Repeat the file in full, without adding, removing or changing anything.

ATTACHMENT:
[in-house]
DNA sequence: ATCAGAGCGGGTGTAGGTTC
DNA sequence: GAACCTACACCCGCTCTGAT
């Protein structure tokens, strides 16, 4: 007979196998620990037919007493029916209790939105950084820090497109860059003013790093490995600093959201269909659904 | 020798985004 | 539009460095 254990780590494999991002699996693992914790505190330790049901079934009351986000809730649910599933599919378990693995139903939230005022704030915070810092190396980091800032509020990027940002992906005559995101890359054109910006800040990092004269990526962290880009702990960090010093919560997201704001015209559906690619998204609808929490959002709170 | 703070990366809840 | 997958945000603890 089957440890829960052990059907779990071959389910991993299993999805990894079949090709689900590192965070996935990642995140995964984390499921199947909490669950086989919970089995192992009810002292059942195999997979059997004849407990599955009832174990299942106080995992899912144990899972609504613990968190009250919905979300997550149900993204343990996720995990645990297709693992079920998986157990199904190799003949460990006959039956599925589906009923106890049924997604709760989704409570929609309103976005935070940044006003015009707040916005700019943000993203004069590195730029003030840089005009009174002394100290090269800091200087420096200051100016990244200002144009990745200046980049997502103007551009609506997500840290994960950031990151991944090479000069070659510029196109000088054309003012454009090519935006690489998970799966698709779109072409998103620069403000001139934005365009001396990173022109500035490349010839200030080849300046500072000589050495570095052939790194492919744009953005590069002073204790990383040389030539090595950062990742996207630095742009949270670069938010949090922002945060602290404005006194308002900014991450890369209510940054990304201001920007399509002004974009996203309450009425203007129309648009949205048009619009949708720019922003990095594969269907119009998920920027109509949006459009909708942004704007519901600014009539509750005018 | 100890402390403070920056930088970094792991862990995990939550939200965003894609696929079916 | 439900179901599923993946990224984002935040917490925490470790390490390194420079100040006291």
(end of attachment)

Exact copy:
[in-house]
DNA sequence: ATCAGAGCGGGTGTAGGTTC
DNA sequence: GAACCTACACCCGCTCTGAT
């Protein structure tokens, strides 16, 4: 007979196998620990037919007493029916209790939105950084820090497109860059003013790093490995600093959201269909659904 | 020798985004 | 539009460095 254990780590494999991002699996693992914790505190330790049901079934009351986000809730649910599933599919378990693995139903939230005022704030915070810092190396980091800032509020990027940002992906005559995101890359054109910006800040990092004269990526962290880009702990960090010093919560997201704001015209559906690619998204609808929490959002709170 | 703070990366809840 | 997958945000603890 089957440890829960052990059907779990071959389910991993299993999805990894079949090709689900590192965070996935990642995140995964984390499921199947909490669950086989919970089995192992009810002292059942195999997979059997004849407990599955009832174990299942106080995992899912144990899972609504613990968190009250919905979300997550149900993204343990996720995990645990297709693992079920998986157990199904190799003949460990006959039956599925589906009923106890049924997604709760989704409570929609309103976005935070940044006003015009707040916005700019943000993203004069590195730029003030840089005009009174002394100290090269800091200087420096200051100016990244200002144009990745200046980049997502103007551009609506997500840290994960950031990151991944090479000069070659510029196109000088054309003012454009090519935006690489998970799966698709779109072409998103620069403000001139934005365009001396990173022109500035490349010839200030080849300046500072000589050495570095052939790194492919744009953005590069002073204790990383040389030539090595950062990742996207630095742009949270670069938010949090922002945060602290404005006194308002900014991450890369209510940054990304201001920007399509002004974009996203309450009425203007129309648009949205048009619009949708720019922003990095594969269907119009998920920027109509949006459009909708942004704007519901600014009539509750005018 | 100890402390403070920056930088970094792991862990995990939550939200965003894609696929079916 | 439900179901599923993946990224984002935040917490925490470790390490390194420079100040006291």